Epidemiological and experimental evidence indicates that aspirin can protect against colorectal cancer. Aspirin inhibits cyclooxygenase enzymes and blocks prostaglandin (PG) biosynthesis. Using rectal PGE2levels as a mucosal biomarker, we sought to determine the optimal aspirin dose that would significantly suppress PGE2levels for chemoprevention trials. We conducted a randomized, double-blinded study in 60 subjects with prior sporadic colorectal adenoma(s) and evaluated three aspirin doses (81, 325, and 650 mg) or placebo taken daily for 4 weeks. PGE2levels in rectal biopsies performed at baseline and week 4 were analyzed by competitive immunoassay. Plasma salicylate levels, pill counts, and subject calendars were used to assess compliance. The 81-mg aspirin dose significantly suppressed PGE2levels relative to placebo (P = 0.005) and did so to an equivalent extent as did higher doses (P > 0.4) in evaluable subjects (n = 55) over a 4-week treatment period. Serum salicylate levels were associated with aspirin dose (P = 0.0002). Pill counts and calendars indicated that >98% of doses were taken by all subjects. No adverse events occurred in this short-term study. The 81-mg daily aspirin dose suppressed PGE2levels to an equivalent extent as did the 650-mg dose and supports the use of this dose for chemoprevention trials.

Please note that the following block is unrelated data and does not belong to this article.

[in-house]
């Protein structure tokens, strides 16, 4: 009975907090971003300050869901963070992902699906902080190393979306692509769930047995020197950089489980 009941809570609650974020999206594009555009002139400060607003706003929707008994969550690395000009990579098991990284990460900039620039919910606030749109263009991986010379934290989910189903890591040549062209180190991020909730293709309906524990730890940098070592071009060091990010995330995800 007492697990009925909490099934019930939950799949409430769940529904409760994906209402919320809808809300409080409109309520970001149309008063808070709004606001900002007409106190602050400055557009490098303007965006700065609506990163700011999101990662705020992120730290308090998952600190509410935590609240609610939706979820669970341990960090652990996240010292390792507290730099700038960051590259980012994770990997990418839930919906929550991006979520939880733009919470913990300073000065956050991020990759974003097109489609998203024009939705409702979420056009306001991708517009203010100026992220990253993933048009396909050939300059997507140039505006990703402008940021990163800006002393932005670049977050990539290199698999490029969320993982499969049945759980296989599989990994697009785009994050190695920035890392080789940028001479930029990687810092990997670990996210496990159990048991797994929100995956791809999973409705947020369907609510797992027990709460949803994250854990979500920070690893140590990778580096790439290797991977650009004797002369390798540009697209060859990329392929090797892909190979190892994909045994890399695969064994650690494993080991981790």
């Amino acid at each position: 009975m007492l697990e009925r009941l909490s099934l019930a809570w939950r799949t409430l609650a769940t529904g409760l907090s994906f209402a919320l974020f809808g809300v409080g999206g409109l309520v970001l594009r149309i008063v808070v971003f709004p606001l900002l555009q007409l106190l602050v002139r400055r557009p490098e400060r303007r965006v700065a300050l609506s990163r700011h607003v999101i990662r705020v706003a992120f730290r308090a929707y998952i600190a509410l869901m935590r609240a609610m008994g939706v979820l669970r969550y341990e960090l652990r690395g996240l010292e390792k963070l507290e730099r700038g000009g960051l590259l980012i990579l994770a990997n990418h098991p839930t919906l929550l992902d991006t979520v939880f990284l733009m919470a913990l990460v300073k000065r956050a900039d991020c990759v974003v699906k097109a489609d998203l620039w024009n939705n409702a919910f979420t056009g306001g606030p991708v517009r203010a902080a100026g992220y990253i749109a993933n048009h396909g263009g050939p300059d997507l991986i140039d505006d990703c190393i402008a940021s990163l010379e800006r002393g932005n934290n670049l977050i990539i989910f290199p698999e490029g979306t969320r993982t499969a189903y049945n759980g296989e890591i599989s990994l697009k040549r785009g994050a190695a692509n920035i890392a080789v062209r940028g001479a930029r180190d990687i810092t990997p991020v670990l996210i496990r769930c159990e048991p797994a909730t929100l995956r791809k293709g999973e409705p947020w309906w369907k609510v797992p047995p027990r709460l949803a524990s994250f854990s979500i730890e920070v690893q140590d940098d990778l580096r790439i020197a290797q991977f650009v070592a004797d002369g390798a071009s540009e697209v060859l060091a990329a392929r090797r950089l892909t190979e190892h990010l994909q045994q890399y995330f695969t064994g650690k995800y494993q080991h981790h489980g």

|Original language||English (US)|
|Number of pages||5|
|Journal||Cancer Epidemiology Biomarkers and Prevention|
|State||Published - Jan 1 2002|
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